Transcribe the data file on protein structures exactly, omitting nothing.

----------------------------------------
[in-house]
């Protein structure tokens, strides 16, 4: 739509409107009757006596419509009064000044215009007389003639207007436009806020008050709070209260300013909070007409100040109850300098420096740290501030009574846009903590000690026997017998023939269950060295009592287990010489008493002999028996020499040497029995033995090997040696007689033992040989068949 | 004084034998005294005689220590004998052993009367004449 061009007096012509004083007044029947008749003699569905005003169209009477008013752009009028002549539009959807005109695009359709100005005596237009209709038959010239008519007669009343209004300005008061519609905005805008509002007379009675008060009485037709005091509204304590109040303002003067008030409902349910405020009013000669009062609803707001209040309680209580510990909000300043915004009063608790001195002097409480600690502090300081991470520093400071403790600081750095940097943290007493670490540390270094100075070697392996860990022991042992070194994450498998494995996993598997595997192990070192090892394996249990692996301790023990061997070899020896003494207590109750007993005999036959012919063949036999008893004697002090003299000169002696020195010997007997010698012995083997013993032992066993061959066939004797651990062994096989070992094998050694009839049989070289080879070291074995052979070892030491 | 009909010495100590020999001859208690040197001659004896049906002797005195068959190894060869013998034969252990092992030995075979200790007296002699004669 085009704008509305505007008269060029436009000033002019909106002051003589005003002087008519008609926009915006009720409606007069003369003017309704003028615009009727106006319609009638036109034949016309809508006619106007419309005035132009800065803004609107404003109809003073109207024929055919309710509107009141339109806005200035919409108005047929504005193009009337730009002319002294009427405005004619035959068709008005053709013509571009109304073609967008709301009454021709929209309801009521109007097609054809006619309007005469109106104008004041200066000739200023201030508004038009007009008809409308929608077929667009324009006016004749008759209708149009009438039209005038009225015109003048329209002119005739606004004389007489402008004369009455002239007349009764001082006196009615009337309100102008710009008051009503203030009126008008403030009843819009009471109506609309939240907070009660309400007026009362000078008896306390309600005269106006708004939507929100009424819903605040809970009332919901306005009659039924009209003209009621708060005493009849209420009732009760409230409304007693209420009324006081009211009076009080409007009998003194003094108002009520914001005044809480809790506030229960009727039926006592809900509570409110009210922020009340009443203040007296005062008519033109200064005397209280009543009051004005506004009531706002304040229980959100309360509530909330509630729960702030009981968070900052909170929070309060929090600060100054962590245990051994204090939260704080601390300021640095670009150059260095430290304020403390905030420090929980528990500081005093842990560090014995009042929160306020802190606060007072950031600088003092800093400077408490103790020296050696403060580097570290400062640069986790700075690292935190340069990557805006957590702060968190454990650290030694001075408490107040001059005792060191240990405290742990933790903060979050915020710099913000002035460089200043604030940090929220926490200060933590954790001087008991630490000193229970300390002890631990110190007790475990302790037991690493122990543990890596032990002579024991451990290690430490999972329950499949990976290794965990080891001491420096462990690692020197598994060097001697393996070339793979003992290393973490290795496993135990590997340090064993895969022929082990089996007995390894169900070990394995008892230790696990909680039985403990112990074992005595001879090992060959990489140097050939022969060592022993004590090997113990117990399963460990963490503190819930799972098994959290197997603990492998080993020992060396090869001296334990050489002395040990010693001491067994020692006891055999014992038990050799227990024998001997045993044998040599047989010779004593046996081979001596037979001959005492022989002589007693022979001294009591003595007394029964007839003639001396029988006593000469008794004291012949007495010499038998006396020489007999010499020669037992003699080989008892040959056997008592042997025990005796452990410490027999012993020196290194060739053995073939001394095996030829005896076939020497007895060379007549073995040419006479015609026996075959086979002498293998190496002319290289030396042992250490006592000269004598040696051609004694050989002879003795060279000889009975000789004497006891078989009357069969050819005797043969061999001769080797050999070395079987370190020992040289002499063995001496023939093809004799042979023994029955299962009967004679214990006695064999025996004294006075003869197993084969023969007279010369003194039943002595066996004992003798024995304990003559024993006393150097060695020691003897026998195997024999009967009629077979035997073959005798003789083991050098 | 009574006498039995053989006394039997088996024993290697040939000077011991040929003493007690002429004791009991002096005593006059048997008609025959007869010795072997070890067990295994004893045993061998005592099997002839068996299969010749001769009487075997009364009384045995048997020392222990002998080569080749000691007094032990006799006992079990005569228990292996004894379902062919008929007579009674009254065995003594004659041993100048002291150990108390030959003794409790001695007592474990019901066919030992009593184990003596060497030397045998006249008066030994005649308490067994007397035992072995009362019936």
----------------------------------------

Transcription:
[in-house]
């Protein structure tokens, strides 16, 4: 739509409107009757006596419509009064000044215009007389003639207007436009806020008050709070209260300013909070007409100040109850300098420096740290501030009574846009903590000690026997017998023939269950060295009592287990010489008493002999028996020499040497029995033995090997040696007689033992040989068949 | 004084034998005294005689220590004998052993009367004449 061009007096012509004083007044029947008749003699569905005003169209009477008013752009009028002549539009959807005109695009359709100005005596237009209709038959010239008519007669009343209004300005008061519609905005805008509002007379009675008060009485037709005091509204304590109040303002003067008030409902349910405020009013000669009062609803707001209040309680209580510990909000300043915004009063608790001195002097409480600690502090300081991470520093400071403790600081750095940097943290007493670490540390270094100075070697392996860990022991042992070194994450498998494995996993598997595997192990070192090892394996249990692996301790023990061997070899020896003494207590109750007993005999036959012919063949036999008893004697002090003299000169002696020195010997007997010698012995083997013993032992066993061959066939004797651990062994096989070992094998050694009839049989070289080879070291074995052979070892030491 | 009909010495100590020999001859208690040197001659004896049906002797005195068959190894060869013998034969252990092992030995075979200790007296002699004669 085009704008509305505007008269060029436009000033002019909106002051003589005003002087008519008609926009915006009720409606007069003369003017309704003028615009009727106006319609009638036109034949016309809508006619106007419309005035132009800065803004609107404003109809003073109207024929055919309710509107009141339109806005200035919409108005047929504005193009009337730009002319002294009427405005004619035959068709008005053709013509571009109304073609967008709301009454021709929209309801009521109007097609054809006619309007005469109106104008004041200066000739200023201030508004038009007009008809409308929608077929667009324009006016004749008759209708149009009438039209005038009225015109003048329209002119005739606004004389007489402008004369009455002239007349009764001082006196009615009337309100102008710009008051009503203030009126008008403030009843819009009471109506609309939240907070009660309400007026009362000078008896306390309600005269106006708004939507929100009424819903605040809970009332919901306005009659039924009209003209009621708060005493009849209420009732009760409230409304007693209420009324006081009211009076009080409007009998003194003094108002009520914001005044809480809790506030229960009727039926006592809900509570409110009210922020009340009443203040007296005062008519033109200064005397209280009543009051004005506004009531706002304040229980959100309360509530909330509630729960702030009981968070900052909170929070309060929090600060100054962590245990051994204090939260704080601390300021640095670009150059260095430290304020403390905030420090929980528990500081005093842990560090014995009042929160306020802190606060007072950031600088003092800093400077408490103790020296050696403060580097570290400062640069986790700075690292935190340069990557805006957590702060968190454990650290030694001075408490107040001059005792060191240990405290742990933790903060979050915020710099913000002035460089200043604030940090929220926490200060933590954790001087008991630490000193229970300390002890631990110190007790475990302790037991690493122990543990890596032990002579024991451990290690430490999972329950499949990976290794965990080891001491420096462990690692020197598994060097001697393996070339793979003992290393973490290795496993135990590997340090064993895969022929082990089996007995390894169900070990394995008892230790696990909680039985403990112990074992005595001879090992060959990489140097050939022969060592022993004590090997113990117990399963460990963490503190819930799972098994959290197997603990492998080993020992060396090869001296334990050489002395040990010693001491067994020692006891055999014992038990050799227990024998001997045993044998040599047989010779004593046996081979001596037979001959005492022989002589007693022979001294009591003595007394029964007839003639001396029988006593000469008794004291012949007495010499038998006396020489007999010499020669037992003699080989008892040959056997008592042997025990005796452990410490027999012993020196290194060739053995073939001394095996030829005896076939020497007895060379007549073995040419006479015609026996075959086979002498293998190496002319290289030396042992250490006592000269004598040696051609004694050989002879003795060279000889009975000789004497006891078989009357069969050819005797043969061999001769080797050999070395079987370190020992040289002499063995001496023939093809004799042979023994029955299962009967004679214990006695064999025996004294006075003869197993084969023969007279010369003194039943002595066996004992003798024995304990003559024993006393150097060695020691003897026998195997024999009967009629077979035997073959005798003789083991050098 | 009574006498039995053989006394039997088996024993290697040939000077011991040929003493007690002429004791009991002096005593006059048997008609025959007869010795072997070890067990295994004893045993061998005592099997002839068996299969010749001769009487075997009364009384045995048997020392222990002998080569080749000691007094032990006799006992079990005569228990292996004894379902062919008929007579009674009254065995003594004659041993100048002291150990108390030959003794409790001695007592474990019901066919030992009593184990003596060497030397045998006249008066030994005649308490067994007397035992072995009362019936």